"When you have your main players going through those situations, it's an adjustment for them," Saunders said. "As you know, it's going to be a process. Any time you take something over and a team hasn't been successful, implementing a new system is going to take time. You have to be patient."
Keeping quiet might also be a good idea.
With respect to our numbers guru John Schuhmann, stats are sometimes misleading. One of my favorite techniques/tricks is the collection of averages to place players in a certain class. Take LeBron James and Tyreke Evans.
My buddy Darryl Arata in Kings media relations has figured out that the reigning MVP and the Western Conference rookie of the month are the only two players averaging at least 18.5 points, five rebounds, and 4.5 assists per game.
Sounds impressive, but let's take a closer look: James is putting up 29.2 points, 6.7 rebounds and eight assists. Evans is at a tidy 18.8 points, five rebounds, and 4.7 assists. So if the cutoff were, say, 19 points, or 5.5 rebounds, or five assists, King James would have no Kings with him in that group. Or anyone else.
In case you're wondering, Kobe Bryant has the points (29.2) and rebounds (5.4) but comes up short in assists (four).
This reminds me of a stat that used to be popular with the Mavericks. A string was devised that placed Erick Dampier in the same category as Shaquille O'Neal, Tim Duncan, Yao Ming and other All-Star caliber big men. At least four or five averages were used in this formula, though Dampier was at the low end of just about every one, especially scoring.
This former Dallas stats master and I used to go round and round on including Dampier in such esteemed company. As he told me then, "Numbers don't lie."
But they fudge at times.
"We'd rather see it where they've won one already. It is what it is."
-- Mavericks forward Dirk Nowitzki on facing the 0-17 Nets on Wednesday night
1. Who's the bigger bust in Memphis -- Allen Iverson or Hasheem Thabeet? The reincarnated Sixer scored 37 in his three games in Memphis, Thabeet, 39 in 14.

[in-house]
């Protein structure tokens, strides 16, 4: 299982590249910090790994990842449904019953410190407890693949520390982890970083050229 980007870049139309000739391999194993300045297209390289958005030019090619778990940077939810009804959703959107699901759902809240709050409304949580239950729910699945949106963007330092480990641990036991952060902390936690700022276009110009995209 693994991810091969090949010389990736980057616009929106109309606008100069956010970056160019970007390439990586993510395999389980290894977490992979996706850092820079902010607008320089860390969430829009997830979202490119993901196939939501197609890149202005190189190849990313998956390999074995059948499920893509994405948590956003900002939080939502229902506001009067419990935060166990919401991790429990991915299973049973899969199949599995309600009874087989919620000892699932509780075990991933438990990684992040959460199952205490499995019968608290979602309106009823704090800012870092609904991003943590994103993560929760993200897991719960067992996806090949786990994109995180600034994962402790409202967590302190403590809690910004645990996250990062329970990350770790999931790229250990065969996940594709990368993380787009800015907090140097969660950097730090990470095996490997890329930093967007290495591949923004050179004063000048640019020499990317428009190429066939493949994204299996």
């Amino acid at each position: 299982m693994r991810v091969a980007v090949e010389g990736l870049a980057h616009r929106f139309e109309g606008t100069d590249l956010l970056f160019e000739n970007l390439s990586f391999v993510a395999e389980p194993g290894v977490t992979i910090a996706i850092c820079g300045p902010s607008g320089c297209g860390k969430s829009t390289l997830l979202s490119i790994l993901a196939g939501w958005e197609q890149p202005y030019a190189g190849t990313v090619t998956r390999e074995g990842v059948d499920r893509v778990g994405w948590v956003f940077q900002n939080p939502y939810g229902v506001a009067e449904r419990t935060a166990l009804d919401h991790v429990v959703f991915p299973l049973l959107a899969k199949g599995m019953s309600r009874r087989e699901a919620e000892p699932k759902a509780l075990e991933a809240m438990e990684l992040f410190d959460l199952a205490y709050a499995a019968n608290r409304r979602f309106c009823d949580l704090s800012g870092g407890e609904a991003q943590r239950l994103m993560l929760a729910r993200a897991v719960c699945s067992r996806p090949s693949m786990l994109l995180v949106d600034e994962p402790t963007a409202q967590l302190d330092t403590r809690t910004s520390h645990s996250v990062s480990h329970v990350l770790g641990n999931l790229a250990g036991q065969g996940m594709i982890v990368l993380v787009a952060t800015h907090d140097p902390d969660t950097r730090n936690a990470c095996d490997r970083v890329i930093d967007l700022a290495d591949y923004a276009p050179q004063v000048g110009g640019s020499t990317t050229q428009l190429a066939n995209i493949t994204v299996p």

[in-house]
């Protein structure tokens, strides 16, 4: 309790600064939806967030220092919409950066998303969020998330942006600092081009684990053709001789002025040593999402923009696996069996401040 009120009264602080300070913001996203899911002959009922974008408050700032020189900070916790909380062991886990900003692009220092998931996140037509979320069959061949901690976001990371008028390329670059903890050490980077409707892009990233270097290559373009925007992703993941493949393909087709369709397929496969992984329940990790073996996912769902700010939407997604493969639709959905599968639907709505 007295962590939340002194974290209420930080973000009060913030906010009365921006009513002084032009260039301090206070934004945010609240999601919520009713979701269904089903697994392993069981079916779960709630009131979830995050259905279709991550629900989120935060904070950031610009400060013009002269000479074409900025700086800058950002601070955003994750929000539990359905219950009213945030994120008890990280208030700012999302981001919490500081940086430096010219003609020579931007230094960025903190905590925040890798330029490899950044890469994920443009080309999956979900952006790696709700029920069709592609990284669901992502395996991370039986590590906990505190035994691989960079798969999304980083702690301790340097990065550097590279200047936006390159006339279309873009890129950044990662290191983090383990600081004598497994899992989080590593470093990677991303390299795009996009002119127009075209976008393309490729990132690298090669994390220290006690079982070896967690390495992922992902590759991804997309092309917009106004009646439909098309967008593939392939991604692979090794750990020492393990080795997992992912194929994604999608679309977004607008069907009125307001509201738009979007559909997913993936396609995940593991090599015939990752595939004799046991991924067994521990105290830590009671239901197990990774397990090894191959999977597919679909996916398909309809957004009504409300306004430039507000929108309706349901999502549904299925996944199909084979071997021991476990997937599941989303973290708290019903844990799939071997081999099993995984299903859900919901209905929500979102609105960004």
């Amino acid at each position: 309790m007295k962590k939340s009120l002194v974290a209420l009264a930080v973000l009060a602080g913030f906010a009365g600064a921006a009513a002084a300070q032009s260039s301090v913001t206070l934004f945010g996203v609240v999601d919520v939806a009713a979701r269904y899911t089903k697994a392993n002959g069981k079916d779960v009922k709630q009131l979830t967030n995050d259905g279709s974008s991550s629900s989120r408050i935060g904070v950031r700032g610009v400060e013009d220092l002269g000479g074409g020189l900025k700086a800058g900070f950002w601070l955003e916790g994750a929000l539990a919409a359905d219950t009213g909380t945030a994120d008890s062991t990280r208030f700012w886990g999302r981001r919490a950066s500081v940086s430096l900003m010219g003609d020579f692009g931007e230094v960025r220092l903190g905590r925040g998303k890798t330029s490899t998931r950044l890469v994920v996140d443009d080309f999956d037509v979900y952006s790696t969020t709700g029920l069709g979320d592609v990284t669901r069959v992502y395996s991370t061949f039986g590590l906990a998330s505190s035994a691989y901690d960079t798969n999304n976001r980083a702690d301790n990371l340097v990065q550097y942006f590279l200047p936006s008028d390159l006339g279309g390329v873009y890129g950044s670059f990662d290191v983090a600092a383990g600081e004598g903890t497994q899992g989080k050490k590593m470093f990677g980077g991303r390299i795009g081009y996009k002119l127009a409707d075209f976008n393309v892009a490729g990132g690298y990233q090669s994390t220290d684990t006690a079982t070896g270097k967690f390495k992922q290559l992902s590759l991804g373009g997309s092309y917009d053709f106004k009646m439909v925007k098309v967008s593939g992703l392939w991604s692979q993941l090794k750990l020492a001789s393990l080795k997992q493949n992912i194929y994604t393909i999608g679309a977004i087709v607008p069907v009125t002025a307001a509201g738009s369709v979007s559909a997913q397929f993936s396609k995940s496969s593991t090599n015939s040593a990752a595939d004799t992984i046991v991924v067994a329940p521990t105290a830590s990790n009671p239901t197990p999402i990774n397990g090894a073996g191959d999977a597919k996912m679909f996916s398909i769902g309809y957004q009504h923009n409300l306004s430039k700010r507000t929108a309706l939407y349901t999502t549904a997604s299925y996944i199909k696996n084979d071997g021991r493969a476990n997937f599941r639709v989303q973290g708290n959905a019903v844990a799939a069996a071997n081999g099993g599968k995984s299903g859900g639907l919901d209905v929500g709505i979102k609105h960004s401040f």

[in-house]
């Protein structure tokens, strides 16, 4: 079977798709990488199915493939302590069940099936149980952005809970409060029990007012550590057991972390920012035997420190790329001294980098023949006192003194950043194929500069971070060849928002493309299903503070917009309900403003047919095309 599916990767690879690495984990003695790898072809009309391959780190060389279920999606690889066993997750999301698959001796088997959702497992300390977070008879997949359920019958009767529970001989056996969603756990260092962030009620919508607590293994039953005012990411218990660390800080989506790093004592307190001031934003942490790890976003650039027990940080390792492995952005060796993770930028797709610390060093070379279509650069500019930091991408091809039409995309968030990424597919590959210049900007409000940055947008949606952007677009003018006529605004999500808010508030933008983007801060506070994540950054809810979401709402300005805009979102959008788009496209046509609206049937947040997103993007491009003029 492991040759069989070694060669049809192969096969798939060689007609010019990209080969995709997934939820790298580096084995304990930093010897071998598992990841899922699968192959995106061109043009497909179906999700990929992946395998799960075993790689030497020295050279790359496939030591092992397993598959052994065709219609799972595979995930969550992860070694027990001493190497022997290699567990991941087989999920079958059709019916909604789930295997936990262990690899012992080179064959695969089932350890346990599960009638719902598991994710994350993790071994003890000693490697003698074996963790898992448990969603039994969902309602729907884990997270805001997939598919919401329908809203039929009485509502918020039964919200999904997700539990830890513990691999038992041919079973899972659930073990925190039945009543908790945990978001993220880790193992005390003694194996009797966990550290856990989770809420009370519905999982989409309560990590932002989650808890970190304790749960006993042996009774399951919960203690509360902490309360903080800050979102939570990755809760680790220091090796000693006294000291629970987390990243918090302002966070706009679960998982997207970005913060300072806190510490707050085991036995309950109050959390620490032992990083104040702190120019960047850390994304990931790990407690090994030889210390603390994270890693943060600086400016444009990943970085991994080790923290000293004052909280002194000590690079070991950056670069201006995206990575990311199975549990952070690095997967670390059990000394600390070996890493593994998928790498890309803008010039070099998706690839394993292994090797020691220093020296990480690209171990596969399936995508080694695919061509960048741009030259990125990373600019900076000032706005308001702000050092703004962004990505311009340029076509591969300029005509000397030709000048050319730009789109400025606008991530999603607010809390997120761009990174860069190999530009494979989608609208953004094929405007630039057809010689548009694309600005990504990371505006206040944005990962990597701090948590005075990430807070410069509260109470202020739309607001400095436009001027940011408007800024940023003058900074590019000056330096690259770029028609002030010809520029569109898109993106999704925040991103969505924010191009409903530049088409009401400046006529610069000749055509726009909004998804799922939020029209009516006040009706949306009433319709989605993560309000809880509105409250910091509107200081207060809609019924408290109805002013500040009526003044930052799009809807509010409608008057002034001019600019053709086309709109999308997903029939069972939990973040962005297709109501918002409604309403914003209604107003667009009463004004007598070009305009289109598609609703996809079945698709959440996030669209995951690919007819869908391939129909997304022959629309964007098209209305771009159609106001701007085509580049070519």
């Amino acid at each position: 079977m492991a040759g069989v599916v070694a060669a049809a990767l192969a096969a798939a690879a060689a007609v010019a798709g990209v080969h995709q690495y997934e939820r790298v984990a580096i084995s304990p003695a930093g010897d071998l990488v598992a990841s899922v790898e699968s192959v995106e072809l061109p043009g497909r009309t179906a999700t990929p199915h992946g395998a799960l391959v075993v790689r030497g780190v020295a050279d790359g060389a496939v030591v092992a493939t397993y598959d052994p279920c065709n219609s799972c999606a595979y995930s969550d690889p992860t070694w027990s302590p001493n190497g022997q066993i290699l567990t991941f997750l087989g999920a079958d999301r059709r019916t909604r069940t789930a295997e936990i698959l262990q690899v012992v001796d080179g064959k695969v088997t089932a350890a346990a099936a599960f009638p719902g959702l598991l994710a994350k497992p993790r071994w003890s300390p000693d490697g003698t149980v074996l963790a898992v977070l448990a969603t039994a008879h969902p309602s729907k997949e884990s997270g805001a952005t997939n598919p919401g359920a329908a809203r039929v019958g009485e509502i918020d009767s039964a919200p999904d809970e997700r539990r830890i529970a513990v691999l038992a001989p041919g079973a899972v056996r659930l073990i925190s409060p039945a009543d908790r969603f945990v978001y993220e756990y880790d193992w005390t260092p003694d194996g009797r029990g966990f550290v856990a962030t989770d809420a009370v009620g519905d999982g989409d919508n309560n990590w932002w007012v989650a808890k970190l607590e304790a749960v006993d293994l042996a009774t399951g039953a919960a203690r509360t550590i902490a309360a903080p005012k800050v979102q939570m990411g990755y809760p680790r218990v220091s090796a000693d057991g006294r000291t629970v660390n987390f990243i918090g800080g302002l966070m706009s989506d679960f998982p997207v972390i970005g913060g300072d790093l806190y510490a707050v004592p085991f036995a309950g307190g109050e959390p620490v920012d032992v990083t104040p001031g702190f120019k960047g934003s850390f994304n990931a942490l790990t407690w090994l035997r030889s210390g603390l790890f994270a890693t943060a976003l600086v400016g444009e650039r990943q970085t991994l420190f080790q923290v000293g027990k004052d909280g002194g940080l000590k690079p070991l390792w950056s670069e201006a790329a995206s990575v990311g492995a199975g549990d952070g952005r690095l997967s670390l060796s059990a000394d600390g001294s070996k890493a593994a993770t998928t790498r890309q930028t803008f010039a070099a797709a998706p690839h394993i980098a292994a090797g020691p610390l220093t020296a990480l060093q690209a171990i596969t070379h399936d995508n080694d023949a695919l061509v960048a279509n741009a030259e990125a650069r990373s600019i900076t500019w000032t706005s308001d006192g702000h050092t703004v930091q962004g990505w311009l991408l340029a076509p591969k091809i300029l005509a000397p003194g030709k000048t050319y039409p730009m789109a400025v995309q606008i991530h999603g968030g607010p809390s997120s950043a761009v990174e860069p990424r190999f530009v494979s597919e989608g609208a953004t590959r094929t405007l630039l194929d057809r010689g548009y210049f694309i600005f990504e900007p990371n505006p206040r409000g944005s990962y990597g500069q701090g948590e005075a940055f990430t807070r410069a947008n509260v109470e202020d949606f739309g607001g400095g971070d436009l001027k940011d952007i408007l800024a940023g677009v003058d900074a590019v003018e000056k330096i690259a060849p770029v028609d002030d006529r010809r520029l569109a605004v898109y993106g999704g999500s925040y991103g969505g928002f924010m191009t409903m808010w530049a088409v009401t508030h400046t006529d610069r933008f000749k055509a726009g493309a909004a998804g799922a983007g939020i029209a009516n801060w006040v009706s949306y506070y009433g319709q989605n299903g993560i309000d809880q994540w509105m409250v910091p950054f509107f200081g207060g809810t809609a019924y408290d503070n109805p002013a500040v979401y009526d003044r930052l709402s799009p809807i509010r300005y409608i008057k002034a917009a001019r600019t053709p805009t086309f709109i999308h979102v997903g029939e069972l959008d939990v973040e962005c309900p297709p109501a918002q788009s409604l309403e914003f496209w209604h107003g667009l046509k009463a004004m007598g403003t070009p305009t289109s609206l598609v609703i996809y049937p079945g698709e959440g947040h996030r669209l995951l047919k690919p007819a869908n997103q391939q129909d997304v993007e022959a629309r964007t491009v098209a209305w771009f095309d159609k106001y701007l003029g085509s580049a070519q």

2. Fastest D-League call-up of all time goes to the still-unnamed Frisco, Texas club. Set to begin play next year, general manager Del Harris is off to New Jersey as Kiki Vandeweghe's top assistant. That's development.
3. Look who has the best record in the league. Yeah, you know who.
4. As everyone in Houston waits on Tracy McGrady, does anyone in Dallas notice Josh Howard is out?
5. Brandon Jennings won Eastern Conference rookie of the month. What did he do again?
AG: You've been on a scoring surge.
TE: The difference lately has been just me going out there and playing basketball now. I was thinking too much the first few games. Now I've just gotten in the habit of going out there and playing. I've been playing the game since I was four. It's no different. Once I did that, I got the rhythm and the confidence and now I'm becoming a better player.
AG: A lot is expected of you.
TE: There were some expectations as the No. 4 pick, and I was thinking about a lot of other things and not playing basketball. Now, it's just like college, I'm just going out there and playing my game, playing with my teammates and trying to go out there and win.
AG: The Kings have been quite the surprise story.
TE: It's that we've gotten to know each other a little more. Now we're swinging the ball, we're moving the ball, we're playing the game the right way and that's the key.